Dimensional illustration was a niche specialty that saw most of its popularity in the ’80s and ’90s. The term referred to sculptural work that was photographed and used as illustration in lieu of flat work and it did well enough to warrant its own annual awards presentation (I won a Bronze Medal in 1993 for an interior I did for Amazing Stories).
I did several dimensional pieces for my friend Charlie Ryan at Aboriginal Science Fiction but the overwhelming influence of computer-generated imagery smothered the use of “real” dimensional work.
This is how I imagined the Mote Warriors from the SF classic The Mote in God’s Eye; the environment measures 16″ X 24″ X 8″ and is built of wood, Bondo, plastic, paper and paint. The figure is made of Super Scuply and Pro-Mat.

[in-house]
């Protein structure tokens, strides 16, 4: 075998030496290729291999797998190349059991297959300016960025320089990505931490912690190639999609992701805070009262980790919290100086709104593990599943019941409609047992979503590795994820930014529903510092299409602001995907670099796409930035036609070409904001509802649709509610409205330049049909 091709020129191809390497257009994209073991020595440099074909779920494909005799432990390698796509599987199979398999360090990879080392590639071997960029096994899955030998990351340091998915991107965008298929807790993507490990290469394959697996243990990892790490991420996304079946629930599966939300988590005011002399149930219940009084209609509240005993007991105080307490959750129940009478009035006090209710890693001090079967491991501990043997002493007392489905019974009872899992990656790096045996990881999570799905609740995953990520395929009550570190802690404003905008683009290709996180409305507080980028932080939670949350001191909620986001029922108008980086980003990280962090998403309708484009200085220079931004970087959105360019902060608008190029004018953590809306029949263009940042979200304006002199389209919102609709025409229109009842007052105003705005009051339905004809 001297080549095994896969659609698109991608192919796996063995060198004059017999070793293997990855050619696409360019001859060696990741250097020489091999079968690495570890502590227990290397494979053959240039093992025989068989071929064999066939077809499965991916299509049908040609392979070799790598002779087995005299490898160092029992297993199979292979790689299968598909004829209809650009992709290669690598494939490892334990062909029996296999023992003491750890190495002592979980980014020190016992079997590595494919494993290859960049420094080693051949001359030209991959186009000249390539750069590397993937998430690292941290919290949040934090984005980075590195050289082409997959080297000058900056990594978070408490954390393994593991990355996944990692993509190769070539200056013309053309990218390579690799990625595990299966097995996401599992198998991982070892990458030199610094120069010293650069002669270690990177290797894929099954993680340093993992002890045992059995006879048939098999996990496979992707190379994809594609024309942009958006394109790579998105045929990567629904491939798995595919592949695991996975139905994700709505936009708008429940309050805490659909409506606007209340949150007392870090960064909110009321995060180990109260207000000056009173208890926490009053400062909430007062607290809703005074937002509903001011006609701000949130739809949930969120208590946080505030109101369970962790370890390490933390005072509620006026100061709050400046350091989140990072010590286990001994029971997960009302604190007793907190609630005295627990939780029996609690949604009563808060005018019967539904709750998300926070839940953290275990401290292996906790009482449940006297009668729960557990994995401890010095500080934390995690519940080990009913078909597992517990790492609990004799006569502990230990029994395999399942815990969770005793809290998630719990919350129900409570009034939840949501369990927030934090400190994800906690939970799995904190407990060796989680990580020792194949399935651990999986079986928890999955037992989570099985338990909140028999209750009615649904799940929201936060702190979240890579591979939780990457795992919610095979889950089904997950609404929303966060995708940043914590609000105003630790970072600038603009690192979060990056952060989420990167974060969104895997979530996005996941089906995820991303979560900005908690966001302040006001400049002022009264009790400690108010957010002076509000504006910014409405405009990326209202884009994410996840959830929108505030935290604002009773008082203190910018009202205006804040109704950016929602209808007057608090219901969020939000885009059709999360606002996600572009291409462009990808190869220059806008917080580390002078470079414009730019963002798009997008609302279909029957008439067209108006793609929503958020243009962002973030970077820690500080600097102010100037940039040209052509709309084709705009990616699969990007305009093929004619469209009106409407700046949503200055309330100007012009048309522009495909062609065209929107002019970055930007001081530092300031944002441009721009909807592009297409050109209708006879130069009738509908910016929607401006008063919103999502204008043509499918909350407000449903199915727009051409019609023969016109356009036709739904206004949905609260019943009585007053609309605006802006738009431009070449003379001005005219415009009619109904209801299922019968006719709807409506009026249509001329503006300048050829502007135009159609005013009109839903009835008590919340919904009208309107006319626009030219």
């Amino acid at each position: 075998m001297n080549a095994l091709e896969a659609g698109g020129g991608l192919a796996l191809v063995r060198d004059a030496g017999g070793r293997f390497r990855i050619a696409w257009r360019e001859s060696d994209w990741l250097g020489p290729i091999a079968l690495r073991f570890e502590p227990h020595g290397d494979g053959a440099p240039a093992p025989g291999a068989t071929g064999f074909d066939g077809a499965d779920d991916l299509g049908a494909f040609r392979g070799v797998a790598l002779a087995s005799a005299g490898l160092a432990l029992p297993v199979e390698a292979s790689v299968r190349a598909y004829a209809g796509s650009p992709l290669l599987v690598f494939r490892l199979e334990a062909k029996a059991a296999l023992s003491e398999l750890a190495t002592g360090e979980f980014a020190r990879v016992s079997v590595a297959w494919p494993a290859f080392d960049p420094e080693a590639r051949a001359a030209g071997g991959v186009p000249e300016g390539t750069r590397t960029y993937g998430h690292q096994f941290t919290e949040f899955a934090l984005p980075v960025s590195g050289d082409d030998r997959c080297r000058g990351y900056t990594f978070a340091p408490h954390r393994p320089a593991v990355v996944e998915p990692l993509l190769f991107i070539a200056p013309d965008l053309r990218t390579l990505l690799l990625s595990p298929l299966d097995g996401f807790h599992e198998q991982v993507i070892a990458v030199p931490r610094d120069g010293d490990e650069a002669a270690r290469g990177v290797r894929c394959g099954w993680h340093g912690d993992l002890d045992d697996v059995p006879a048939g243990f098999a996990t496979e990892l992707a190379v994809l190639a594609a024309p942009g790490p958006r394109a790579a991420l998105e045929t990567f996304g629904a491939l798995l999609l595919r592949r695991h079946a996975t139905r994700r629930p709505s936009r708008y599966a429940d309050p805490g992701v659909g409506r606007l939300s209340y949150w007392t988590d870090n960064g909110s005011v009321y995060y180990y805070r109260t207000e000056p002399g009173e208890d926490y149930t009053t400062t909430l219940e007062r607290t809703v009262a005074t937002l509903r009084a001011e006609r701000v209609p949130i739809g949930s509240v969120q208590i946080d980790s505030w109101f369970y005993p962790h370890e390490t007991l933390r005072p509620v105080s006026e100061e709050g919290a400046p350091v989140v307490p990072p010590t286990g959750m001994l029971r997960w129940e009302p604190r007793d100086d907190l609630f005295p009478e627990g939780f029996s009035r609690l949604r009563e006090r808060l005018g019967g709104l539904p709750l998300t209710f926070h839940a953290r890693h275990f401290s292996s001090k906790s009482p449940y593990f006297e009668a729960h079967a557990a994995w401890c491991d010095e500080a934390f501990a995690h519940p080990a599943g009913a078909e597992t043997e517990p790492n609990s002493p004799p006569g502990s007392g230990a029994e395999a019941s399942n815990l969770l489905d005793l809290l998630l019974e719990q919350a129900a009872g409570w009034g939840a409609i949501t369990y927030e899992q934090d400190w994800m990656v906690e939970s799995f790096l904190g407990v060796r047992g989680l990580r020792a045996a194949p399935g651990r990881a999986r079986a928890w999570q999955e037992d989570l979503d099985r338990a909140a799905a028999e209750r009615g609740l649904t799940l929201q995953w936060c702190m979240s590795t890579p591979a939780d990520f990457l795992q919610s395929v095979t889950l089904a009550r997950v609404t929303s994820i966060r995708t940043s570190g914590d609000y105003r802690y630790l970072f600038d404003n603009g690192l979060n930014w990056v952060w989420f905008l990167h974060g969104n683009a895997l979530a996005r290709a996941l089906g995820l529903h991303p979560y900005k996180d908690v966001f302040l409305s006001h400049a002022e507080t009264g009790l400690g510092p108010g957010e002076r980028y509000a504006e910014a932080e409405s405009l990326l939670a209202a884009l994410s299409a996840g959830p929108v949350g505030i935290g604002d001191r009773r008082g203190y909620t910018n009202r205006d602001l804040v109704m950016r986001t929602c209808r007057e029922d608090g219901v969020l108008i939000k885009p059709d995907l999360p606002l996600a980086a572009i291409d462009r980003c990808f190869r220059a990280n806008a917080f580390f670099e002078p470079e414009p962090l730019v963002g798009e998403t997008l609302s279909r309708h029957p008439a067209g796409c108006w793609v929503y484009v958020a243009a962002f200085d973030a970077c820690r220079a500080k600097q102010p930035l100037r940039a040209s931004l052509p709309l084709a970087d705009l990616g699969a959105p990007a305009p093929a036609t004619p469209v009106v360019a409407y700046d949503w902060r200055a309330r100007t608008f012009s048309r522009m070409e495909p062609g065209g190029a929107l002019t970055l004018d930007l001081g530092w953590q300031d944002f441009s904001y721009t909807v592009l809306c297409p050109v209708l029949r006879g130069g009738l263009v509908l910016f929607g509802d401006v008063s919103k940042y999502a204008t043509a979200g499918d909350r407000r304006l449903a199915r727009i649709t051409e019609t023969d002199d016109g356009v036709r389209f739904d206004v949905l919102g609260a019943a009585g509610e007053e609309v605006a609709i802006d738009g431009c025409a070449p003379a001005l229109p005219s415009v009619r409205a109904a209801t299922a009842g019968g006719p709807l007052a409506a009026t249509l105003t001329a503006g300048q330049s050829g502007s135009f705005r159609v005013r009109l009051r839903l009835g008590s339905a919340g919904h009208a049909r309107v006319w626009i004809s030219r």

Fae Trooper: Uniform design for a shared universe my son Conrad and I have worked on.
Brule: Another one for Conrad; I think he was going through a King Kull phase
Batgirl: While I applaud DC’s daring for their recent 52 relaunch, I was less than thrilled with the way storylines in so many books were just chopped off with the literary equivalent to a rusty machete.
Slinky Girls: Lori and I have a deal. I can draw what I want in my sketchbook, but she gets to edit it….which means it stays PG-13. I am fine with that – leaving things to your imagination .
I also want to point out that while it is true some of these outfits look like they were made in a belt factory, none of these women are weak in any way. All the drawings were done on 5 1/2″ X 8″ sheets of paper using pencil, gel pen, design markers and a bit of paint. (The trooper was a little larger). The two slinky girls were done on a toned paper with white paper affixed at the appropriate points with spray adhesive. None of the drawings took me longer than an hour to complete.